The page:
In India, around 3% of the population actively engages with the Indian stock market. Why is this number not higher? While many people have certain negative preconceived notions about trading, the main reason for this lack of engagement is that the average Indian citizen does not know what the Indian Stock Market actually is.
History of the Indian Stock Market
Let us take a quick look at the history of the Indian Stock Market. First, the Bombay Stock Exchange (BSE) was established in the year 1875. Then came the National Stock Exchange (NSE), in 1992.
Around 7,000 companies are listed with the BSE and NSE. Including these two, a total of seven stock exchanges function simultaneously. It is through the combined work of these stock exchanges that the stock market is able to maintain its constant efficiency and manageable price range of the trades and investments.
Important Components of the Indian Stock Market
There are certain important components which have been created to better facilitate the smooth flow of the stock market.
A demat (short for dematerialised) account, is necessary for trading. All of the shares, mutual funds, bonds, etc., are credited and debited through this account. A demat account can be opened by anyone through various online platforms like Zerodha, Upstox, and Delta Exchange. Certain banks also allow their customers to open a demat account.
The clearing house exists to finalise transactions in the stock market. They act as an intermediary between the buyer and seller after the trade has been conducted. It ensures that both parties fulfil their obligations, thus reducing the overall risk.
The Sensex and Nifty, belonging to the BSE and NSE, respectively, are the benchmark indices of the Indian Stock Market. The Sensex lists 30 of the largest stocks listed on the BSE, and Nifty lists 50 of the largest stocks listed on the NSE. The main difference between the two is that Nifty is updated on a daily basis, while the Sensex is updated semi-annually.
How Does the Indian Stock Market Function?
The Indian Stock Market is an order-driven market. All trade takes place between 9:15 AM and 3:30 PM, Monday to Friday, and is done through the aid of an open electric limit order book. This keeps the process anonymous for both the buyer and the seller, as the entirety of the trade is done by the trading computer.
Services Offered by the Indian Stock Market
Though the services offered by the Indian Stock Market are many, such as Mutual Funds, Future & Options, Wholesale Debt Market, etc., traders normally focus on three categories, namely, Intraday Trading, Swing Trading, and Equity Trading.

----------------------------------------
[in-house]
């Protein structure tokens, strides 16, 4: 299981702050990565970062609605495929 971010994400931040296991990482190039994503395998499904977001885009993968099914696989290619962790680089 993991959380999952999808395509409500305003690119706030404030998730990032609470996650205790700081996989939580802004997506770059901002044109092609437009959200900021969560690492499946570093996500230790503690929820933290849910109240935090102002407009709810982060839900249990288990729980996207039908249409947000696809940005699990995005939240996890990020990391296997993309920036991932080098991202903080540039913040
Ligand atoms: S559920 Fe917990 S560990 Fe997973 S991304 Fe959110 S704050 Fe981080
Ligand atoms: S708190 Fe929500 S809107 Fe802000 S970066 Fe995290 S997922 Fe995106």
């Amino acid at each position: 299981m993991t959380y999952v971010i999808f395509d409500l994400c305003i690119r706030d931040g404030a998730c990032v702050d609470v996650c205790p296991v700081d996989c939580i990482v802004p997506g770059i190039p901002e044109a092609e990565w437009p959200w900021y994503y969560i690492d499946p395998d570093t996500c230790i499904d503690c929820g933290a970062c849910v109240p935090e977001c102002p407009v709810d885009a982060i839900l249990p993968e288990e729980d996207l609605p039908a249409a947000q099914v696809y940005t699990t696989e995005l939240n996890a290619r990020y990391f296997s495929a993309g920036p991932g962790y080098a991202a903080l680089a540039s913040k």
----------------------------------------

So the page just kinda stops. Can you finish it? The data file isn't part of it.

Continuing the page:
Intraday Trading refers to the trades which take place during a single day. Traders take advantage of the price fluctuations in the market during a single trading day, and earn a profit through various strategies by continuously buying and selling shares.
Swing Trading is the term used for trades which take place over the course of several days, weeks or months, in which traders attempt to profit from an anticipated price increase of the shares. Traders use Technical and Fundamental Analysis to gauge the price trends and patterns of the firms listed on the Indian Stock Market.
The buying and selling of shares listed on the stock Market is known as Equity Trading. Equity Trading differs from Intraday and Swing Trading because the stocks bought are usually kept for a long period of time, sometimes more than a few years. Equity Trading helps the companies generate the necessary funds to operate effectively. This way, the companies are able to list even more stocks, thus keeping the stock market functioning smoothly.
Who Regulates the Indian Stock Market?
The Indian Stock Market is regulated by the Securities and Exchange Board of India, or SEBI. Founded in 1992, SEBI is an independent authority which consistently tries to maintain a balance in the stock market and ensures that honesty is maintained in all transactions by everyone.
These were the basics of the Indian Stock Market. If you wish to learn about the functions and powers of the institutions mentioned, and the various terms used in this article in greater detail, you will find the related articles on the Booming Bulls Academy blog.
If you want to know about Risk Management you can refer to our previous blog on Importance Of Risk Management In Trading.